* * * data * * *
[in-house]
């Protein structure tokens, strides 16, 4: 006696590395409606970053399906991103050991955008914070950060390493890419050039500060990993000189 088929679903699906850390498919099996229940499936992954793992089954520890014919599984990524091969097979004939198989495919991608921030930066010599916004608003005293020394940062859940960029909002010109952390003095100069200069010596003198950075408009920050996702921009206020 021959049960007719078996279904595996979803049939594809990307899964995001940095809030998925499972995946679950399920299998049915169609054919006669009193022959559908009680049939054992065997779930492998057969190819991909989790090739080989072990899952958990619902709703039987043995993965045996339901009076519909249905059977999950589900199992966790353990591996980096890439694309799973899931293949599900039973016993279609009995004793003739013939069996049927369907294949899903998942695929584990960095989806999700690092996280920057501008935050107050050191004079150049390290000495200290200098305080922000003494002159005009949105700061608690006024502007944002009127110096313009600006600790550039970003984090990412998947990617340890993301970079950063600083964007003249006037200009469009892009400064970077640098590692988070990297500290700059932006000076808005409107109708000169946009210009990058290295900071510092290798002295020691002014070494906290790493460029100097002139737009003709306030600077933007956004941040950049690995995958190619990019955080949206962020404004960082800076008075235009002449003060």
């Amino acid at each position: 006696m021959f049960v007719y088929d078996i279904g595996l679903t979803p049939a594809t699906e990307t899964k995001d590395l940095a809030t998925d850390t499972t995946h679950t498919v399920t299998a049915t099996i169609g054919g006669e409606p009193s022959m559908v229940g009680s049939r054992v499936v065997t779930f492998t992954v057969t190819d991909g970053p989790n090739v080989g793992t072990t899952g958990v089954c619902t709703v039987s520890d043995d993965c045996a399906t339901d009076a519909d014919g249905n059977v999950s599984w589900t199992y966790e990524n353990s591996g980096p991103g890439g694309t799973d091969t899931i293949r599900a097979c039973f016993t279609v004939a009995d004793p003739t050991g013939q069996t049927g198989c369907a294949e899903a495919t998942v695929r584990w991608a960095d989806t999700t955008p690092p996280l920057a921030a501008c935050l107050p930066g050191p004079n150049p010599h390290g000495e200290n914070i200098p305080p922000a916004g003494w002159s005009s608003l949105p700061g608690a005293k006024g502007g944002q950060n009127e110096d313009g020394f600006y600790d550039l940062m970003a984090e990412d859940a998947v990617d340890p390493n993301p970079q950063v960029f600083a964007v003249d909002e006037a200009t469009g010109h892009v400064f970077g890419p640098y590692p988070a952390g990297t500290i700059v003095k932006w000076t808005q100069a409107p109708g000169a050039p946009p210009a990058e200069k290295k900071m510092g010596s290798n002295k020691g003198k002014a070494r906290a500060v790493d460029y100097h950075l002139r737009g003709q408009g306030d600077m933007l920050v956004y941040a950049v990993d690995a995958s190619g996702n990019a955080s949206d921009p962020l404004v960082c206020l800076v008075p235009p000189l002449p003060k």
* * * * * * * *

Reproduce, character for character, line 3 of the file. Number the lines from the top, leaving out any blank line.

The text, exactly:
């Amino acid at each position: 006696m021959f049960v007719y088929d078996i279904g595996l679903t979803p049939a594809t699906e990307t899964k995001d590395l940095a809030t998925d850390t499972t995946h679950t498919v399920t299998a049915t099996i169609g054919g006669e409606p009193s022959m559908v229940g009680s049939r054992v499936v065997t779930f492998t992954v057969t190819d991909g970053p989790n090739v080989g793992t072990t899952g958990v089954c619902t709703v039987s520890d043995d993965c045996a399906t339901d009076a519909d014919g249905n059977v999950s599984w589900t199992y966790e990524n353990s591996g980096p991103g890439g694309t799973d091969t899931i293949r599900a097979c039973f016993t279609v004939a009995d004793p003739t050991g013939q069996t049927g198989c369907a294949e899903a495919t998942v695929r584990w991608a960095d989806t999700t955008p690092p996280l920057a921030a501008c935050l107050p930066g050191p004079n150049p010599h390290g000495e200290n914070i200098p305080p922000a916004g003494w002159s005009s608003l949105p700061g608690a005293k006024g502007g944002q950060n009127e110096d313009g020394f600006y600790d550039l940062m970003a984090e990412d859940a998947v990617d340890p390493n993301p970079q950063v960029f600083a964007v003249d909002e006037a200009t469009g010109h892009v400064f970077g890419p640098y590692p988070a952390g990297t500290i700059v003095k932006w000076t808005q100069a409107p109708g000169a050039p946009p210009a990058e200069k290295k900071m510092g010596s290798n002295k020691g003198k002014a070494r906290a500060v790493d460029y100097h950075l002139r737009g003709q408009g306030d600077m933007l920050v956004y941040a950049v990993d690995a995958s190619g996702n990019a955080s949206d921009p962020l404004v960082c206020l800076v008075p235009p000189l002449p003060k």